Magazines and newspapers: You know we’d be happy to pay you by the article, right? That if you offered that option instead of slamming a monthly-subscription paywall in front of us, we’d pay for a few articles a month and our micropayments would add up to the equivalent of many monthly subscribers. Maybe more than you’d lose, since those who subscribe are happy to do that and the rest of us would be posting and linking, bringing you micropayers who just navigate away from your paywall now? Yeah, just saying.
I’m guessing micro-payments are not offered today in part because payment processors charge transaction fees with some minimum that make this unprofitable, and also inputting payment card information from a customer to make a one-off micro-payment would seem like way too much work to collect a few pennies.
If we could solve the micro-payments problem for cloud services, that would open up huge opportunities throughout the digital economy. We do see hints of technology emerging to enable this, such as “super chats” in YouTube, where viewers of a live video stream can tip small amounts of money to support the presenter. But the real need is for this capability to be generalized to enable arbitrary micro-payment transactions in every context on the Internet, and for this to become prolific everywhere. The revenue opportunity is enormous — equal or larger in scale to Google’s ad revenues, as this change in paradigm is precisely the replacement for ad-based revenues. The ad model supports “free” content, but it relies on users to tolerate the clutter of ads, while also luring some users to convert ad impressions into clicks and purchases. The ad model is known to create perverse incentives for Big Tech platforms to implement algorithms that place users into information bubbles, manufacture outrage to increase engagement, and keep users occupied on the platform for longer durations (promoting addiction). Micro-payments supported content would ameliorate the harms of an ad-supported model.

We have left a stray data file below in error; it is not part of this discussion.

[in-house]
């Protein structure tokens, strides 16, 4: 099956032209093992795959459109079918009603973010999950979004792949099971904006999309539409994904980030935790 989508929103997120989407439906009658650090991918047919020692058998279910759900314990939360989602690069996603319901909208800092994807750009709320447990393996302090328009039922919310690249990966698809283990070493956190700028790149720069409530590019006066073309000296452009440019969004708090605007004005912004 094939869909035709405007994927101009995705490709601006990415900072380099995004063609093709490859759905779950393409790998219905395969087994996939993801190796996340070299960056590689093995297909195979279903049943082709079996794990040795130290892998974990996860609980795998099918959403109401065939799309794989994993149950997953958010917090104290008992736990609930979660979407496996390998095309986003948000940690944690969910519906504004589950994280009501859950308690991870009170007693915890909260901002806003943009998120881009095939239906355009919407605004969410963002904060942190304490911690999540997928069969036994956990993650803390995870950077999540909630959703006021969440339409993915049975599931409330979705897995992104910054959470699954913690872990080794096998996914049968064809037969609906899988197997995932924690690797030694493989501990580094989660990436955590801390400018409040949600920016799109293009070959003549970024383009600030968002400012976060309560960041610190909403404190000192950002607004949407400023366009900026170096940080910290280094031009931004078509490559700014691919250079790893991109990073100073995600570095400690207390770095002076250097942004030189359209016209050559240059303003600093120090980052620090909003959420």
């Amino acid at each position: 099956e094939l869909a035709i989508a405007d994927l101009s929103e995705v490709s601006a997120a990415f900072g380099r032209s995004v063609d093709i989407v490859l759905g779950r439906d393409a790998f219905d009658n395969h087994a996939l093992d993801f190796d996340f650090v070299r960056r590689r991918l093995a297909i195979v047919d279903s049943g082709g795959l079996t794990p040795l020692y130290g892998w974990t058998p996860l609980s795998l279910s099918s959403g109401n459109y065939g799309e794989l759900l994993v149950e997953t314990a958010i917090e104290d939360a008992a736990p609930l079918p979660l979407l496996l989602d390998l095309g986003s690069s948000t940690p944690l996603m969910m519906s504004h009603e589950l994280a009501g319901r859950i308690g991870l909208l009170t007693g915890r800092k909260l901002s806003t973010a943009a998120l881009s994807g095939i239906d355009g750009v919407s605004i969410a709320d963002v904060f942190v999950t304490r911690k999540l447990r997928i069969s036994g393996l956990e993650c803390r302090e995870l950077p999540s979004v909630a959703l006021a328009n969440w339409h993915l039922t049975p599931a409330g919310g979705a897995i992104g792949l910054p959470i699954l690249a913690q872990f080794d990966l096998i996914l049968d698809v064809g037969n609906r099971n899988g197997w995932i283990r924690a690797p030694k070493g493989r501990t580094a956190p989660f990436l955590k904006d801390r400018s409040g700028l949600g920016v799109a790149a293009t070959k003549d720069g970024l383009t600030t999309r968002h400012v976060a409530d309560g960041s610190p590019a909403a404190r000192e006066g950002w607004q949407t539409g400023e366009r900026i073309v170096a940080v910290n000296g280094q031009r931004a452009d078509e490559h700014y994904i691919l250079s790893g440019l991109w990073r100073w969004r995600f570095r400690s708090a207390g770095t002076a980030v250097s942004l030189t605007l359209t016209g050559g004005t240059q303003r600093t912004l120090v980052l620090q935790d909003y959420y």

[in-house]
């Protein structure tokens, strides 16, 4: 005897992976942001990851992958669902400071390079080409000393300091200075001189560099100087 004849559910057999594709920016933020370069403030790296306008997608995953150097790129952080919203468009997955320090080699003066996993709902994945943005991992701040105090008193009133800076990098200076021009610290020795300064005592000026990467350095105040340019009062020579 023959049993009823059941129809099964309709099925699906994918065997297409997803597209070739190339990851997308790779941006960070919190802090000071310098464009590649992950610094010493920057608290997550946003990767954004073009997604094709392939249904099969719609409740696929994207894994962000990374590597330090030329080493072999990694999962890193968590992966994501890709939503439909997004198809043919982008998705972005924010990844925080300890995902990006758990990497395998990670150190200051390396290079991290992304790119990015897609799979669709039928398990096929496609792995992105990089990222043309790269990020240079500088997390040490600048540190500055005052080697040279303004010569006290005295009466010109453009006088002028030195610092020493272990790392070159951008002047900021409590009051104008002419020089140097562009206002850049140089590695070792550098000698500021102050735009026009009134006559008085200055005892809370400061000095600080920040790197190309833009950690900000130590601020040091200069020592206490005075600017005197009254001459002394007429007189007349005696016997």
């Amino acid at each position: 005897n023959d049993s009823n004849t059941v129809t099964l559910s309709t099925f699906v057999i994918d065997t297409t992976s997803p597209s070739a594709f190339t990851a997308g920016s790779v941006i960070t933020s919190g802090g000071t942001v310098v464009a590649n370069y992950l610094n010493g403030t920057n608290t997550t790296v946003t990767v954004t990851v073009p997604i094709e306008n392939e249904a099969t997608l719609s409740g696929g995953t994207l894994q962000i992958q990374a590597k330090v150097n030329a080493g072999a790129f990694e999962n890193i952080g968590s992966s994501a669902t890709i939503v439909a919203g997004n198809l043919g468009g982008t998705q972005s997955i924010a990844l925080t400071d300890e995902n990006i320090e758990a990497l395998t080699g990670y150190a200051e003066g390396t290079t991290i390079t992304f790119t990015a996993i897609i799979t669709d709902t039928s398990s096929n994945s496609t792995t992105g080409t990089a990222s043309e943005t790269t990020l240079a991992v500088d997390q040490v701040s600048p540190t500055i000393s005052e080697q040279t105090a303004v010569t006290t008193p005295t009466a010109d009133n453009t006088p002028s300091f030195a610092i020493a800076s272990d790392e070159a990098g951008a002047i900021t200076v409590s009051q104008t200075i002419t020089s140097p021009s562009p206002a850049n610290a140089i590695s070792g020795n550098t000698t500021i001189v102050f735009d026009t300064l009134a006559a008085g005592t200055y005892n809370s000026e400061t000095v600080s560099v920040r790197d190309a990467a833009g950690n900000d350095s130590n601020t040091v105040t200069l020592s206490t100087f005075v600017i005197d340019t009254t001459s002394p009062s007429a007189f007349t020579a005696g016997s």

Ad monetization is like a micro-payments platform. Each click is charged a few cents, and these charges are accumulated over a billing period at which point the bill is settled. Because of the threat to ad revenues, you will not see Google blaze the trail for micro-payments.
We should look to carrier billing to take advantage by solving this problem through aggregation of charges, as carriers normally do for service usage. The connection between how customers are billed and invoiced and how money flows decouples the payment flow from the buying flow. This means that the carrier acts somewhat like a “bank”, of sorts. That is, postpaid purchases are aggregated into itemized charges on a bill. The bill collects all the charges together for settlement on a monthly basis.
Then, look at how African carriers enable unbanking for poorer people by leveraging the subscriber’s account balance to become positive or negative (like a bank account), and to enable money transfers between subscriber accounts to facilitate financial transactions. This exact paradigm should be seen as an opportunity to expand the two features (carrier billing with account balances that work like bank accounts) to innovate in the area of enabling a micro-payments platform that revolutionizes both the online world and commerce between individuals.